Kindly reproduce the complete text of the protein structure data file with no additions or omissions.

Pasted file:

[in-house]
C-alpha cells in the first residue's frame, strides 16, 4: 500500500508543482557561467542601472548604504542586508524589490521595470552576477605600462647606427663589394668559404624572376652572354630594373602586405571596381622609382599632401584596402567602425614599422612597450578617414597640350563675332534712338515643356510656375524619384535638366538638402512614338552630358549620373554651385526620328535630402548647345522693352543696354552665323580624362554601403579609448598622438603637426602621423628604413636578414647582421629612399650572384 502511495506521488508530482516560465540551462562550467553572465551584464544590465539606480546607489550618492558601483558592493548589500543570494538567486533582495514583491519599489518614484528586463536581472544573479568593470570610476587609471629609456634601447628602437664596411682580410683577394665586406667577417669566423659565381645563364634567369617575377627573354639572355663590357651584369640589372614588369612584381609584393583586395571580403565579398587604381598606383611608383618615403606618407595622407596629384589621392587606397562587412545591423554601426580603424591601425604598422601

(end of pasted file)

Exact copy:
[in-house]
C-alpha cells in the first residue's frame, strides 16, 4: 500500500508543482557561467542601472548604504542586508524589490521595470552576477605600462647606427663589394668559404624572376652572354630594373602586405571596381622609382599632401584596402567602425614599422612597450578617414597640350563675332534712338515643356510656375524619384535638366538638402512614338552630358549620373554651385526620328535630402548647345522693352543696354552665323580624362554601403579609448598622438603637426602621423628604413636578414647582421629612399650572384 502511495506521488508530482516560465540551462562550467553572465551584464544590465539606480546607489550618492558601483558592493548589500543570494538567486533582495514583491519599489518614484528586463536581472544573479568593470570610476587609471629609456634601447628602437664596411682580410683577394665586406667577417669566423659565381645563364634567369617575377627573354639572355663590357651584369640589372614588369612584381609584393583586395571580403565579398587604381598606383611608383618615403606618407595622407596629384589621392587606397562587412545591423554601426580603424591601425604598422601